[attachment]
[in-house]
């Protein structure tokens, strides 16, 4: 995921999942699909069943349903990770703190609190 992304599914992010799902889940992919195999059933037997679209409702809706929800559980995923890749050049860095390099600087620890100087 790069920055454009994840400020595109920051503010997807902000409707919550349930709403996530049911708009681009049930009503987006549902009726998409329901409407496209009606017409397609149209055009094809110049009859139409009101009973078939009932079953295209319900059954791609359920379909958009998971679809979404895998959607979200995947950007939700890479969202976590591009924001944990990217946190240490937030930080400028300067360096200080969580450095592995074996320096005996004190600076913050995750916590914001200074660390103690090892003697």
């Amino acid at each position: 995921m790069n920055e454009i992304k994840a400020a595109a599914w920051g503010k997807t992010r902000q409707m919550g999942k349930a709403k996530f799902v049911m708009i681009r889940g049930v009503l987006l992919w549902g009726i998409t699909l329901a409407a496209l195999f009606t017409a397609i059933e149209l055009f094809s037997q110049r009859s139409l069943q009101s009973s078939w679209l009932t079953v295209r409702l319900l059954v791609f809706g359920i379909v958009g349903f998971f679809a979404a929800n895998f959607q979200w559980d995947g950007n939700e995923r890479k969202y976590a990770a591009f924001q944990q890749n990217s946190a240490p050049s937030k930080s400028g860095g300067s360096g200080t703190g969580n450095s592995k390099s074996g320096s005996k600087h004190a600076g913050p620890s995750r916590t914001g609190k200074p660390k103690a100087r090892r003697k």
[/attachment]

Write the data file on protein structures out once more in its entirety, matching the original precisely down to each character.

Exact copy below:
[in-house]
């Protein structure tokens, strides 16, 4: 995921999942699909069943349903990770703190609190 992304599914992010799902889940992919195999059933037997679209409702809706929800559980995923890749050049860095390099600087620890100087 790069920055454009994840400020595109920051503010997807902000409707919550349930709403996530049911708009681009049930009503987006549902009726998409329901409407496209009606017409397609149209055009094809110049009859139409009101009973078939009932079953295209319900059954791609359920379909958009998971679809979404895998959607979200995947950007939700890479969202976590591009924001944990990217946190240490937030930080400028300067360096200080969580450095592995074996320096005996004190600076913050995750916590914001200074660390103690090892003697």
């Amino acid at each position: 995921m790069n920055e454009i992304k994840a400020a595109a599914w920051g503010k997807t992010r902000q409707m919550g999942k349930a709403k996530f799902v049911m708009i681009r889940g049930v009503l987006l992919w549902g009726i998409t699909l329901a409407a496209l195999f009606t017409a397609i059933e149209l055009f094809s037997q110049r009859s139409l069943q009101s009973s078939w679209l009932t079953v295209r409702l319900l059954v791609f809706g359920i379909v958009g349903f998971f679809a979404a929800n895998f959607q979200w559980d995947g950007n939700e995923r890479k969202y976590a990770a591009f924001q944990q890749n990217s946190a240490p050049s937030k930080s400028g860095g300067s360096g200080t703190g969580n450095s592995k390099s074996g320096s005996k600087h004190a600076g913050p620890s995750r916590t914001g609190k200074p660390k103690a100087r090892r003697k």